DETROIT -- The Tigers spent the summer talking about how their turnaround from a miserable start to the season should raise expectations for them to make the jump to contenders, maybe even as soon as next year. They discussed competing better against the White Sox in the home stretch as a statement going into 2022.
If they needed anything more to talk about with the White Sox, Monday afternoon’s benches-clearing incident provided it.
With the White Sox having already clinched the division title and the Tigers readying their offseason effort to catch up, Monday was expected to be a sleepy makeup game from last Wednesday's rainout before both teams hit the road, with little at stake beyond postseason seeding and Draft order. But as Chicago closer Liam Hendriks screamed toward the dugouts following a called third strike on Niko Goodrum that secured the win, and as the crowd at Comerica Park booed loudly and Miguel Cabrera pointed to the White Sox dugout, the atmosphere felt like meaningful October baseball.
It could be fuel for a division rivalry next year -- the reigning champs against the up-and-coming contenders. But before that, these teams have three more games against each other in Chicago to close out the regular season starting on Friday.
“I'm not here to spark a rivalry or whatever,” said reliever Alex Lange, whose 97 mph fastball hit Jose Abreu on an 0-2 pitch with one out in the ninth. “It was unintentional. It is what it is. It happens. It's baseball. I'm allowed to pitch in. I wasn't headhunting. There was nothing malicious about it.”
The rivalry started well before Lange or Abreu, or even Hinch and White Sox manager Tony La Russa. The Tigers and White Sox have a long-documented history of not liking each other. Fans still talk about their 2000 fracas in Chicago, which included 11 players ejected, 16 suspensions between players and coaches, and Robert Fick exchanging words with fans as he was showered with beer. Chris Sale once sparked an incident when he suggested Victor Martinez had somebody with binoculars tipping pitches from center field at Comerica Park.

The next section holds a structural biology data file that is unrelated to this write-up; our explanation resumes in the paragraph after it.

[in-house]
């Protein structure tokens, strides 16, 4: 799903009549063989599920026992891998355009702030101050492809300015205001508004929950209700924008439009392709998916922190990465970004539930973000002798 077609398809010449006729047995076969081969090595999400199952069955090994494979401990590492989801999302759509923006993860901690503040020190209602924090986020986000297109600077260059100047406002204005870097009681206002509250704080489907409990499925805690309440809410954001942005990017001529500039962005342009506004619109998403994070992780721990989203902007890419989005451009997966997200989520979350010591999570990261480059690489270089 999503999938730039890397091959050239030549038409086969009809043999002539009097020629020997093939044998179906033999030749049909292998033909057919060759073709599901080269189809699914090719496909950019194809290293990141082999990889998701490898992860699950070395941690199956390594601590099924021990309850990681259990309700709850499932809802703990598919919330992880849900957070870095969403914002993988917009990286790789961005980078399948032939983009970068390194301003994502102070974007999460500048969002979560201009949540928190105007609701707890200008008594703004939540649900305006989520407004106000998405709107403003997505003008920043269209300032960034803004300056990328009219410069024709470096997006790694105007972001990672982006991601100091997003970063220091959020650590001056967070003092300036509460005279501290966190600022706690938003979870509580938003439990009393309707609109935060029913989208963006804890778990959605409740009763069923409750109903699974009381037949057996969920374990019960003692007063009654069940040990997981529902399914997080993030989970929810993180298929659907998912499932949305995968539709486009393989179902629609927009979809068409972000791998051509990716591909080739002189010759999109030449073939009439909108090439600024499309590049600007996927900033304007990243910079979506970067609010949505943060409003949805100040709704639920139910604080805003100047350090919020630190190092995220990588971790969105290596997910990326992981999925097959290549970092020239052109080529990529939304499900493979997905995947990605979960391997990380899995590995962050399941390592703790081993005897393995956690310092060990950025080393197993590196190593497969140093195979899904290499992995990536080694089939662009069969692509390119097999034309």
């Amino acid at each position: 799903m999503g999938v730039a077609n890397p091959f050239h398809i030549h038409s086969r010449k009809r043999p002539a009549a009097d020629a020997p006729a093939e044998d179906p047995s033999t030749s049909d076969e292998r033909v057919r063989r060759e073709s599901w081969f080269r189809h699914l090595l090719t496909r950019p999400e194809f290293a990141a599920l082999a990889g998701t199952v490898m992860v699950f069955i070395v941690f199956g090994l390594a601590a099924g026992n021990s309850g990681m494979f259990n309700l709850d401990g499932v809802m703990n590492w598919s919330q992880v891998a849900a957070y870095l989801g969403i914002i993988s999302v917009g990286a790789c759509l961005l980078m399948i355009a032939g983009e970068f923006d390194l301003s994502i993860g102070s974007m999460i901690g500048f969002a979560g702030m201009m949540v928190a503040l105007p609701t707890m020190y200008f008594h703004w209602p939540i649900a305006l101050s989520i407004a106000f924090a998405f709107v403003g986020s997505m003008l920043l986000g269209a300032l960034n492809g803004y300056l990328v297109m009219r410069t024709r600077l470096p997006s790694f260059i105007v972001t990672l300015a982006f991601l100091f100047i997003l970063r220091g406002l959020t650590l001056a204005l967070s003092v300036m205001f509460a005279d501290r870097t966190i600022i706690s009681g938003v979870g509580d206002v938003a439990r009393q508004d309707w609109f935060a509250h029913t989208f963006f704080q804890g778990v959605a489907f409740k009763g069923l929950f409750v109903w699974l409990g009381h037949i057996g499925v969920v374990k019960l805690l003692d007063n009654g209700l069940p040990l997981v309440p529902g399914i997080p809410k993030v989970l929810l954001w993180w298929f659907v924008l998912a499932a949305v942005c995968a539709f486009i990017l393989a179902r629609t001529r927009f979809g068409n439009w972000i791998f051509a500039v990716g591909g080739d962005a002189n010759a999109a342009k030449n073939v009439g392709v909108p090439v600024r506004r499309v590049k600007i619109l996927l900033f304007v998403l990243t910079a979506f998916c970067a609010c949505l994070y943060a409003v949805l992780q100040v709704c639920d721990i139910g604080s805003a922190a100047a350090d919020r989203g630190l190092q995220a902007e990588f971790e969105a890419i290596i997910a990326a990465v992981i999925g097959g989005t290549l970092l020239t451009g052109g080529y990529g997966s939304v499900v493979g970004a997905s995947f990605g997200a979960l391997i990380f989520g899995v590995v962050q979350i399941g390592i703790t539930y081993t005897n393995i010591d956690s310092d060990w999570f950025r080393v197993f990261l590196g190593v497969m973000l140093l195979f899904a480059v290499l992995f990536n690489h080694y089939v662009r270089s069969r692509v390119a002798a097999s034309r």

Few current players were around for any of those aside from Cabrera. But after the Tigers went 1-9 against the White Sox last year -- outscored by a 70-28 margin -- and lost eight of their first 10 meetings this year, Detroit clearly needed to turn its fortunes in the rivalry to show any presentation of a division fight in the future, despite the club's improvement against other teams all season.
The Tigers won two of three at Comerica Park in July, then rallied for two comeback wins in Detroit last week before rain washed out the series finale. That’s how the White Sox ended up back in Motown, and the Tigers ended up with another home game after their home finale festivities on Sunday.
For seven and a half innings, it was a typical getaway game. The White Sox pounced on an ineffective Matt Manning and had an 8-2 lead entering the eighth inning after Eloy Jiménez homered off of Ian Krol in the seventh. Chicago sent out Mike Wright Jr. for the eighth with the middle of the Tigers' order due up.
Cabrera’s eighth-inning leadoff double -- his 2,986th career hit -- appeared more meaningful for history than for the game. But Detroit’s next four batters reached base, including Goodrum, who tripled in two runs. Once Jonathan Schoop’s sacrifice fly scored Goodrum, the Tigers had pulled within one run of the White Sox.
One of Detroit’s five runs in the eighth was Isaac Paredes, who was hit by the final pitch of Wright’s outing. The Tigers had no illusion it was intentional, but when Lange hit Abreu the following inning, Abreu’s 21st hit-by-pitch this season, some on the White Sox side apparently viewed it as a retaliation.
Players from Chicago's dugout yelled at plate umpire Lance Barrett, who eventually ejected bench coach Miguel Cairo. They also yelled at Lange, which brought a sharp response from Hinch. When Lange’s next pitch to Yasmani Grandal bounced in the dirt, Abreu took off for second, sliding hard into the bag as Niko Goodrum tagged him out.
Abreu popped up and exchanged words with Goodrum. The benches and the bullpens cleared. Players shoved each other behind second base. Hinch and La Russa had words with each other. And a seemingly dormant one-sided rivalry was reignited, just in time for next season.